July 2013 began a different and unexpected road to travel. Wandering about the years gone by and appreciating the people and events encountered, I found myself tearful even at the simplest of thoughts. Attempting to convince myself that being diagnosed five months earlier, and withstanding this horrible nausea, vomiting and severe weakness, has produced a more gentle side of my life. Needless to say I did not want to participate in any activity. I could not think of positive reminiscence, nor think of any future events. That is when I quit writing the blog.
Reading about depression was about all I could do. I certainly could not talk about it. My family knew something was not right and friends could not see past the smile and forced joviality. I could not be around people very long. What was happening? This was a new chapter in my life and I thought I was prepared for anything. After all, I felt I had been molded through the years of study and practice of Medicine, producing the tools to handle all turmoil.
Chemotherapy agents are poisons aimed at killing what makes the tumor grow and invade. Well how-di-doody, it affects the good cellular structures also. I took a six week hiatus from therapy and my mind and body recovered. I noticed a clarity of thinking and an old familiar friend- me. It was good to climb out of the shell, speak freely and just be myself. Thank goodness those around me understood.
The road to recovery from depression, as I discovered, was seemingly backward from most. Since the most effective treatment is antidepressants I refused to take them because of the potential damage to the liver. Many times these agents will trick the oncologist because of the increase of Liver transaminases. Unnecessary testing will occur, as well as, extended worry. The traditional chemical imbalance responsible for depression, and in my case, was chemotherapy agents stealing my energy and causing many hours alone and in bed. One can imagine the amount of unfinished and often confused hopeless thought patterns one develops.
A trip to Vanderbilt University, to discover genome targeted therapy, was a trip indeed. The first observation was that the health information systems communicated with all departments and patients traveling through the system were recognized and all the data gathered was conveyed via a private patient portal. This was so refreshing to not give your general information again and again to each department. After several tests and giving blood samples for tissue/genome analysis the trip back to Kentucky was welcomed.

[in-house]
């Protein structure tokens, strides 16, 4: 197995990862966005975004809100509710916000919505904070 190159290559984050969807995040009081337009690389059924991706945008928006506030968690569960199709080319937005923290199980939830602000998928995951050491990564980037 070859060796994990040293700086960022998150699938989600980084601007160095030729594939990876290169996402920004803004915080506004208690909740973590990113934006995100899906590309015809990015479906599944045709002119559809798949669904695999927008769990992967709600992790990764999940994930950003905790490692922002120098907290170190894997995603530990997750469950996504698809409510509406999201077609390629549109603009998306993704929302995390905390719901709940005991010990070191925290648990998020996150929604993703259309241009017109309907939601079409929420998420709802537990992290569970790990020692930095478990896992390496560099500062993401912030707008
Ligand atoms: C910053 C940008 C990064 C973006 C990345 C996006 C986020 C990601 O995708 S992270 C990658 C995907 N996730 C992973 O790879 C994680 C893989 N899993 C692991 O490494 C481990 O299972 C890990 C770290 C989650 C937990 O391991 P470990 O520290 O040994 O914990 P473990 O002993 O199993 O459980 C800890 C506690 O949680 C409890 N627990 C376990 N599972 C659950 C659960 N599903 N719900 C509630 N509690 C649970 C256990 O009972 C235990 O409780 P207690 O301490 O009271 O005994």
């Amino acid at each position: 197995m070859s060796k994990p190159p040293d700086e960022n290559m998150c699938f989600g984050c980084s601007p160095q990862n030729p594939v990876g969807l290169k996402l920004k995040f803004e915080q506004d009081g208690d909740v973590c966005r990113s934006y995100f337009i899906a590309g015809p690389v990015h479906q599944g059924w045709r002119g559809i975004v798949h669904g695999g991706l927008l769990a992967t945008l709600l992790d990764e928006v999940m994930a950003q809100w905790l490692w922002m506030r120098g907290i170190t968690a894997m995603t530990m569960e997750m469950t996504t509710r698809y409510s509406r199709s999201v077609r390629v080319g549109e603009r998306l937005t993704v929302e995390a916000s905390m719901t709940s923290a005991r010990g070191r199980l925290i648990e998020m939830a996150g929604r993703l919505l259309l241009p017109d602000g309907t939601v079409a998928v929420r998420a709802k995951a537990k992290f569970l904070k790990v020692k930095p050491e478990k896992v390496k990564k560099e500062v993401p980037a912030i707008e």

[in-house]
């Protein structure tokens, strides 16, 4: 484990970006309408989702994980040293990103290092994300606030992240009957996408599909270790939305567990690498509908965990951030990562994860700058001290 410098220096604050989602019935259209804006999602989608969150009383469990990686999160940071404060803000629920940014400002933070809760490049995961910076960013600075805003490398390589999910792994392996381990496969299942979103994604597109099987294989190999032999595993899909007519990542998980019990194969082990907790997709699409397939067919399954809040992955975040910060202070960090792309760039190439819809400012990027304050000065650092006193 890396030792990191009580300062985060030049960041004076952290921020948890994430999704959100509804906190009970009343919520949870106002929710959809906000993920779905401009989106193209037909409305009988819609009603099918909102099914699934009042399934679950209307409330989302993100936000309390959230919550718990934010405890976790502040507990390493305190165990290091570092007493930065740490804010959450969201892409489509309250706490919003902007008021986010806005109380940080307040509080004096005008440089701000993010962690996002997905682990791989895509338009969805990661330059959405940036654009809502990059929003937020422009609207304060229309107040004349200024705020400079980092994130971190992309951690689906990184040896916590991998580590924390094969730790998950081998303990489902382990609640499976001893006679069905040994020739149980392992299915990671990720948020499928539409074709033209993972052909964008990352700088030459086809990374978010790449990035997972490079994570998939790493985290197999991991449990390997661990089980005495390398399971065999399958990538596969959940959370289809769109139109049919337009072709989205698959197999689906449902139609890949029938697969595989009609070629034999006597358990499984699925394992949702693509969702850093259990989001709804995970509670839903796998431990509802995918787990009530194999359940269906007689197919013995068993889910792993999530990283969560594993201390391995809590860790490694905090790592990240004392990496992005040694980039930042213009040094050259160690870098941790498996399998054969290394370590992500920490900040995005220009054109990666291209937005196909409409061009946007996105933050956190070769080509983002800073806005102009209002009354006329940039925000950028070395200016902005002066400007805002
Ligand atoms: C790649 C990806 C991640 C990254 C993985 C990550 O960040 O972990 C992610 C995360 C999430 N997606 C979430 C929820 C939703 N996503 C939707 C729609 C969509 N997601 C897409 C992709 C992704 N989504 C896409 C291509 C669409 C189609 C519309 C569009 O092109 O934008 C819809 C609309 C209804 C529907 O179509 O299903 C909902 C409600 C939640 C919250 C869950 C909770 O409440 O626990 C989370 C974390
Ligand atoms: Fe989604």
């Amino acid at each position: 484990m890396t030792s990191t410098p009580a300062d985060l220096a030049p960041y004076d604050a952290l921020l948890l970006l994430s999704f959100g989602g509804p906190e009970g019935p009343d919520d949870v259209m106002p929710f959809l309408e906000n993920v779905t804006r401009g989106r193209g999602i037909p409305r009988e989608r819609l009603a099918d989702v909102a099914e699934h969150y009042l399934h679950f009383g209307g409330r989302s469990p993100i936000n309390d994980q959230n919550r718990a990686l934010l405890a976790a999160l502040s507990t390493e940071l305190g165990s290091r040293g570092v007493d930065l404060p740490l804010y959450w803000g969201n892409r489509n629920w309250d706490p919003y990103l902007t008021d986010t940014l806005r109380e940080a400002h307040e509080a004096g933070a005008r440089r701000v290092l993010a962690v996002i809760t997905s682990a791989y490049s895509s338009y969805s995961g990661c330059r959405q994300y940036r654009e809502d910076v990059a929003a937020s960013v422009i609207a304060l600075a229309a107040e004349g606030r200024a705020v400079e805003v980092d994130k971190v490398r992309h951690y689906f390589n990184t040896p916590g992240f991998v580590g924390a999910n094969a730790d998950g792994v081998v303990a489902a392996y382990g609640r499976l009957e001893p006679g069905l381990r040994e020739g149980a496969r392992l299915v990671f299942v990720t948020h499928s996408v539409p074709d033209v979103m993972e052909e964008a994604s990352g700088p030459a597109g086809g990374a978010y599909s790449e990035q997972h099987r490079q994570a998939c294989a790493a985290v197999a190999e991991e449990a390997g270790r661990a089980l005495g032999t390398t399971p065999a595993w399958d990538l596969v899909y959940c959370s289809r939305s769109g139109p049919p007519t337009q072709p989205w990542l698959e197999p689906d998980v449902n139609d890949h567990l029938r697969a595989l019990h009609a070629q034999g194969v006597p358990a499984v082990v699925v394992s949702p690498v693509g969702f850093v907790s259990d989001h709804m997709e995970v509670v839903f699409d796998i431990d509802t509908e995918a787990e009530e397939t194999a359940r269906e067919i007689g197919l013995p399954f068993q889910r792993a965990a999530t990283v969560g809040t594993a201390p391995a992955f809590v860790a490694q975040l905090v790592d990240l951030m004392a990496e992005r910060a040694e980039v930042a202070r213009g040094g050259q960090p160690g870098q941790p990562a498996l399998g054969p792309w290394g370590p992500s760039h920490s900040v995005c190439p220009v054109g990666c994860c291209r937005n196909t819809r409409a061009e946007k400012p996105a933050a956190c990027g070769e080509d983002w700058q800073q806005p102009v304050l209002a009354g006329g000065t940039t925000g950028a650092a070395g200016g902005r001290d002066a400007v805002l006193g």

Several CT scans later have shown a few lung lesions that are suspicious for metastasis. a VATS procedure was performed and metastasis it is. This changed the whole ballgame. Liver resection was completely out of the equation, which would have essentially placed me into remission, thus chemotherapy was stepped up. I was very familiar with the lifestyle that these agents placed me into.
News from Vanderbilt came at a good time and recommended changing the regimen to a single agent known as Erbitux (EGFR) an epidermal growth factor receptor blocker. Imagine the side effects and you will be correct. Even though targeted therapy has forwarded the science of cancer therapy enhancing the longevity of colon cancer patients is on the horizon but not at the present.
All along the six or seven months that I have not written in the blog I have managed to accomplish several things. I finished a Masters degree in Hospital Administration. I found myself glued to my cameras for the Kentucky wildcats. Shooting a full season of football and basketball, on the sidelines, was remarkable. Over 60,000 pictures taken and many great memories of coaches, fans great athletes. Not to mention the overwhelmingly talented and gifted photographers who get the immense opportunity to shoots these great events year after year.
I plan to regularly place a blog on the events of my continued journey. This is a privilege to bring to everyone news about a journey filled with turns and events. My faith in God is first and foremost and He is in total control.